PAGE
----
In October of 1966, the Black Panther Party was born of two enigmatic young men-Huey Newton and Bobby Seale. Tired of watching young men of color seemingly singled out by police and unnecessarily roughed up, the party was started as a community-wide form of self defense. If the largely white police force (according to a quick search, there were only 16 black officers on the Oakland force at this point in time) was going to abuse their powers, the Black Panther Party would educate themselves and utilize the resources available to them to keep their own peace in their own communities. The police would be monitored for brutality and the Vanguard would use loaded guns, as was their legal right, to make sure their presence was felt and their manifesto clear. It caught on like wildfire.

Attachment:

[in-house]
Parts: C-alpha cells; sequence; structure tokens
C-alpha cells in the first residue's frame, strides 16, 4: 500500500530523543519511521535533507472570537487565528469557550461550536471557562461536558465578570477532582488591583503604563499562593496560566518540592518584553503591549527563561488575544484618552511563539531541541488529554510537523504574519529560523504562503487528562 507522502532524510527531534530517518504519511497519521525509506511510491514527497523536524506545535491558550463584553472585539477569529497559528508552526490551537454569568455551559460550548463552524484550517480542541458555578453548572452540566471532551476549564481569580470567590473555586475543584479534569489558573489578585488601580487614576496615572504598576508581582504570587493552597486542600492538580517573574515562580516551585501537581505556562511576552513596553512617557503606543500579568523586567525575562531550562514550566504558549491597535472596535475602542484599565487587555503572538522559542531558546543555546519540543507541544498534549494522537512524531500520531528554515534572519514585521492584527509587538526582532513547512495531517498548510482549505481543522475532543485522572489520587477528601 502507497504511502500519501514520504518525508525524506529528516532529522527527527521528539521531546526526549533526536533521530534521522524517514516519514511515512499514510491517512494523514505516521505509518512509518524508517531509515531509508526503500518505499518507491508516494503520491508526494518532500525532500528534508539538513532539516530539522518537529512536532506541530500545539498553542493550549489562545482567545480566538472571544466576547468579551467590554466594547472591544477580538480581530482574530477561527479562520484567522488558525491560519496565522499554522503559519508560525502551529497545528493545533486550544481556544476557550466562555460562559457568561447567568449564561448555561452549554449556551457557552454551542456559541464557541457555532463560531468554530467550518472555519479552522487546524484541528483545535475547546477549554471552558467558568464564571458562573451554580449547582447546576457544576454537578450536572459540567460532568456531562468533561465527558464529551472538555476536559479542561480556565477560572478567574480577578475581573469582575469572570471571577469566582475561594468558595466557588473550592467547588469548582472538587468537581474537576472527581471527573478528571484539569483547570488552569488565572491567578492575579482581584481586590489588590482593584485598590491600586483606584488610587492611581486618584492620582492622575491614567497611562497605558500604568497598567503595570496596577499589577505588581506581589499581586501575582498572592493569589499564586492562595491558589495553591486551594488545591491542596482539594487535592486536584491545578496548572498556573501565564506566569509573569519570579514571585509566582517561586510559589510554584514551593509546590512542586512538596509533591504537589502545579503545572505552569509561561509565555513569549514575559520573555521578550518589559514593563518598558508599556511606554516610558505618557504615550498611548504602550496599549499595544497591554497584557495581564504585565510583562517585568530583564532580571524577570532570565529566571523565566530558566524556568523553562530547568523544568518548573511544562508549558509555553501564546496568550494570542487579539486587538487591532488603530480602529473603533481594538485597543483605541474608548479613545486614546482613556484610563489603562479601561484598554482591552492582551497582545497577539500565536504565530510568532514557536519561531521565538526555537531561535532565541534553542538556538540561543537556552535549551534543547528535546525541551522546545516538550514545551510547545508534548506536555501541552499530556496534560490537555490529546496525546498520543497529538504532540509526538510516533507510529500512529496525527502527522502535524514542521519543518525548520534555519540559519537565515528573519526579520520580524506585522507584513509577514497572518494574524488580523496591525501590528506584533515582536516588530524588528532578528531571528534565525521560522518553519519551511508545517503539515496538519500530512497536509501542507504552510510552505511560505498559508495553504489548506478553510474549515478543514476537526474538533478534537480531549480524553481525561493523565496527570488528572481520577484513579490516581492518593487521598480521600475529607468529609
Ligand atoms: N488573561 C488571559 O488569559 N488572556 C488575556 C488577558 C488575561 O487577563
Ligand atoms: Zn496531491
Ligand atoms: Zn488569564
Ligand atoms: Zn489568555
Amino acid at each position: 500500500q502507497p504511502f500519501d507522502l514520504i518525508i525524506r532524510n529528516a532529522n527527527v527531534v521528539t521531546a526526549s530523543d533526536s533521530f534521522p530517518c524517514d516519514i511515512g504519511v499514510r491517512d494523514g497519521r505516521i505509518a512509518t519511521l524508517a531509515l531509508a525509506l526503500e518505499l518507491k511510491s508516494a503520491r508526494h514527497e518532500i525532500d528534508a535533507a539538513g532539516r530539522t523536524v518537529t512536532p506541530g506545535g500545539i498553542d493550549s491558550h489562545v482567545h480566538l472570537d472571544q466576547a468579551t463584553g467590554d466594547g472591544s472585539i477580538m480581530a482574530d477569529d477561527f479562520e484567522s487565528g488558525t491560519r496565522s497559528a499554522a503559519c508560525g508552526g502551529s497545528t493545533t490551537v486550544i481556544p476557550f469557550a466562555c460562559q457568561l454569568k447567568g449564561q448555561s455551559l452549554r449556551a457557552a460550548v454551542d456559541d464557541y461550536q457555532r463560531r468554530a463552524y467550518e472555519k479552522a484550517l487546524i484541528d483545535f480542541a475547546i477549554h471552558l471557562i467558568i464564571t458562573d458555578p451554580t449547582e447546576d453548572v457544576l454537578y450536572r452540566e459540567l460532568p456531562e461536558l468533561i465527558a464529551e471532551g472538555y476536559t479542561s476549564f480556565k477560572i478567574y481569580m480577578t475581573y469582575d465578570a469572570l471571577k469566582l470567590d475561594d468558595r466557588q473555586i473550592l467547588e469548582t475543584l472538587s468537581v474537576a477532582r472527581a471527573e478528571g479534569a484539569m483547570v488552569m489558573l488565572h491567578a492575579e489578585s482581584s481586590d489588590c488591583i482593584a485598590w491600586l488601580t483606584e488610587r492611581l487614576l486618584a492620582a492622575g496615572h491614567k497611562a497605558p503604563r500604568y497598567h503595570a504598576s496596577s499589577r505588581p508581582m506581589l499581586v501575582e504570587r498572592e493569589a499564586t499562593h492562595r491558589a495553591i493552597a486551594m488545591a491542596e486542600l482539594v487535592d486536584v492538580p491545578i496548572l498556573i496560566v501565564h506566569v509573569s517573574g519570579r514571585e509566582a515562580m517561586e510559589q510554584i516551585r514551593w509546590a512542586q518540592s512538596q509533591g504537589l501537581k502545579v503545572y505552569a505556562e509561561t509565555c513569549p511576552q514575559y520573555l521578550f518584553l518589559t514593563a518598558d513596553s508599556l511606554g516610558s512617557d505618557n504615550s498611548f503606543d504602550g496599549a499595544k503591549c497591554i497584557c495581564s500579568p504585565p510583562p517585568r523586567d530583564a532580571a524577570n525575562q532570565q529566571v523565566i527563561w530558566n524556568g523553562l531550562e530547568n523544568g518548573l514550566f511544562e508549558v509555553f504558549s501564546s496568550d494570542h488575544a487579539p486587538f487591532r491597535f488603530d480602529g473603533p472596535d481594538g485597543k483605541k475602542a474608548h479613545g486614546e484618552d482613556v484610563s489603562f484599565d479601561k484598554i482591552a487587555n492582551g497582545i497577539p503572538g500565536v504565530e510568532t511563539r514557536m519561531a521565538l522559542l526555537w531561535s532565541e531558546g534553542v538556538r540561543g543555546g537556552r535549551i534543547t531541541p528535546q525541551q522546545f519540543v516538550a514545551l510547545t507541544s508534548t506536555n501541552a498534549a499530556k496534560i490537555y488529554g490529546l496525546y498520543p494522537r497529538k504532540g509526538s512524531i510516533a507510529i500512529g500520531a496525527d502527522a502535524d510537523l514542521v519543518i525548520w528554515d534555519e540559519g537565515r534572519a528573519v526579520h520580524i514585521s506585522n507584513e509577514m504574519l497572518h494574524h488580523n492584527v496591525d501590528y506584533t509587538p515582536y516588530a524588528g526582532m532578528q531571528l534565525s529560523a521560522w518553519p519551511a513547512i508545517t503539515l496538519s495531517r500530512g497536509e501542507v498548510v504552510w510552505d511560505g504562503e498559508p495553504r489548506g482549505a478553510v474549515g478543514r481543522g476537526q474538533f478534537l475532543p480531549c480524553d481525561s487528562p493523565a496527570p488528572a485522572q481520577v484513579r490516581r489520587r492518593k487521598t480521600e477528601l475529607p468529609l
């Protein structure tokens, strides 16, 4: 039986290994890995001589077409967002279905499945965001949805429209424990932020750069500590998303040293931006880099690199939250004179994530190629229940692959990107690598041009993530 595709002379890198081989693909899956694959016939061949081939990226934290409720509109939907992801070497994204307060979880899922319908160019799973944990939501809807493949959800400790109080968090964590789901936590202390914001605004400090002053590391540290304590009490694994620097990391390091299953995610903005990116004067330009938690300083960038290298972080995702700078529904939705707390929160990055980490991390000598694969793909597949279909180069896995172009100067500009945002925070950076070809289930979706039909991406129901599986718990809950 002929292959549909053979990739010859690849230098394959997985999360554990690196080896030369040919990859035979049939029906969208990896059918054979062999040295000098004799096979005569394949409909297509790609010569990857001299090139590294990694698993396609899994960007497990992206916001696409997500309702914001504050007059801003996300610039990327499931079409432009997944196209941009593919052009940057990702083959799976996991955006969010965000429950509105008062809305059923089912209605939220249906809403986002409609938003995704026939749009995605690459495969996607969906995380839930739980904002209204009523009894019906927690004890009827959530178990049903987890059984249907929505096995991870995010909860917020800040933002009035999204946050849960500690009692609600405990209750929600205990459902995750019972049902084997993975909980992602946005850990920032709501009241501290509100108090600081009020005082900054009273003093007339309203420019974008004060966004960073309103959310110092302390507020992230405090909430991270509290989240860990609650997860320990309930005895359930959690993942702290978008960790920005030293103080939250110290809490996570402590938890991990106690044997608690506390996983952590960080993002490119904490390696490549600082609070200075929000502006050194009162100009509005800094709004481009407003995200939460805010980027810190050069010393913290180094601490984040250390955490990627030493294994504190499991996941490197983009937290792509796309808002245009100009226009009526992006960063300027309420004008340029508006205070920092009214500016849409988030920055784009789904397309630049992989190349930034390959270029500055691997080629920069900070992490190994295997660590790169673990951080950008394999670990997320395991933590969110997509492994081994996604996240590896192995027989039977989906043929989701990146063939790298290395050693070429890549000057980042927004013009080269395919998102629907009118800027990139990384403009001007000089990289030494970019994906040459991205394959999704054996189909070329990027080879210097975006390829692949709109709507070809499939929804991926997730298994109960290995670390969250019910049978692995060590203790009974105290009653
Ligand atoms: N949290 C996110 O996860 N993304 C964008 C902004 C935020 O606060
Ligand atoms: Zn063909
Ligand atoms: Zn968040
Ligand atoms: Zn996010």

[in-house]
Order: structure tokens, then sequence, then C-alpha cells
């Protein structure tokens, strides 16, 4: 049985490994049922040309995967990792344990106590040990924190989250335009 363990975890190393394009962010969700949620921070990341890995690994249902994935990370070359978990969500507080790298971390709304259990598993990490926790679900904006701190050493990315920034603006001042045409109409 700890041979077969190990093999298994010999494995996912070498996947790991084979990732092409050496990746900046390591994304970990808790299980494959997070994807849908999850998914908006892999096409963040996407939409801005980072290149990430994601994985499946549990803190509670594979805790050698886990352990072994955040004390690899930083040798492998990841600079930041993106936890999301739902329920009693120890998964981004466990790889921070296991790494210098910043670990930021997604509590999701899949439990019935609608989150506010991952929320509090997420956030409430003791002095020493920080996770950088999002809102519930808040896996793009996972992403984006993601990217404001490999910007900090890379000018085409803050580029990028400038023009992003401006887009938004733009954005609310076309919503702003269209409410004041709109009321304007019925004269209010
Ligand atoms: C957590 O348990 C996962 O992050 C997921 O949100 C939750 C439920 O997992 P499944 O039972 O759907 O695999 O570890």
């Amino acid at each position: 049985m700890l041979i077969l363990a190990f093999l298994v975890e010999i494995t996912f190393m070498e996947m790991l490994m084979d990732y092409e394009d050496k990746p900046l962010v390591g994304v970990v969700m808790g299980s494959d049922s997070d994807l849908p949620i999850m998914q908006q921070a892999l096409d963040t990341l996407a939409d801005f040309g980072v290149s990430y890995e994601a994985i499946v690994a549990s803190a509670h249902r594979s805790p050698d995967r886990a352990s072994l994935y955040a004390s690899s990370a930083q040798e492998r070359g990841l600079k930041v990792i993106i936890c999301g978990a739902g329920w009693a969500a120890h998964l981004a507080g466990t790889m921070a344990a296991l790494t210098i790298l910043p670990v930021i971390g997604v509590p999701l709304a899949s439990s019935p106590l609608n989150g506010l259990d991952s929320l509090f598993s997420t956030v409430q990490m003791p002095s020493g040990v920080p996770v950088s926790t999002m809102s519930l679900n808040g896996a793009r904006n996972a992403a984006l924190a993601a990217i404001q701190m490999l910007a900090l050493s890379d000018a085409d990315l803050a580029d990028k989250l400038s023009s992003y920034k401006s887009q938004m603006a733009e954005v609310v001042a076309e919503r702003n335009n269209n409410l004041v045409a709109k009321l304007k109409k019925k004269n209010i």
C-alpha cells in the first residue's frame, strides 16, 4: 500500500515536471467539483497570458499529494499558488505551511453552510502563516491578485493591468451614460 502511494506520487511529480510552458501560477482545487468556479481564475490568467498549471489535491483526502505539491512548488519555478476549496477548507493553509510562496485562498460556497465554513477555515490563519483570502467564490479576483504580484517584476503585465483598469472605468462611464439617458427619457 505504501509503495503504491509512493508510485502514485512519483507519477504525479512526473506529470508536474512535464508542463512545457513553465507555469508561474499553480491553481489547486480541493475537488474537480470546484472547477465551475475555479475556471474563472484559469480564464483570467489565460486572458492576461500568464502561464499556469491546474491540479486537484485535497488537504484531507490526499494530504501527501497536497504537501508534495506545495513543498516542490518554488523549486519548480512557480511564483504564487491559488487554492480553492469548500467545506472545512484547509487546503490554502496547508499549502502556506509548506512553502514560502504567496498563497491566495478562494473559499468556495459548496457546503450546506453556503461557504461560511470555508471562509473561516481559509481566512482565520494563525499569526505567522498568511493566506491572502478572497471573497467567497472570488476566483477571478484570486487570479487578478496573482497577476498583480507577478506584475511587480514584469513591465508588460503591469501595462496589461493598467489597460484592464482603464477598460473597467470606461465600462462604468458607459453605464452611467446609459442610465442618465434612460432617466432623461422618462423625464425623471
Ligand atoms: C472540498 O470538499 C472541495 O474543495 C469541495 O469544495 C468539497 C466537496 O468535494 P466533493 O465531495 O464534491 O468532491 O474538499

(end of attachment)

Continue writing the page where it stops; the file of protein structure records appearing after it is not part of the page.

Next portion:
Young black men flocked to the Black Panther headquarters in droves. Young women too, not as many at first, but the promise of change and the opportunity to better their communities had wide appeal. The aggressive, more militant approach felt right in light of the abuse that was part of the daily lives of these young citizens. Of course, there were largely white factions of law enforcement and government that were horrified at the perceived threat…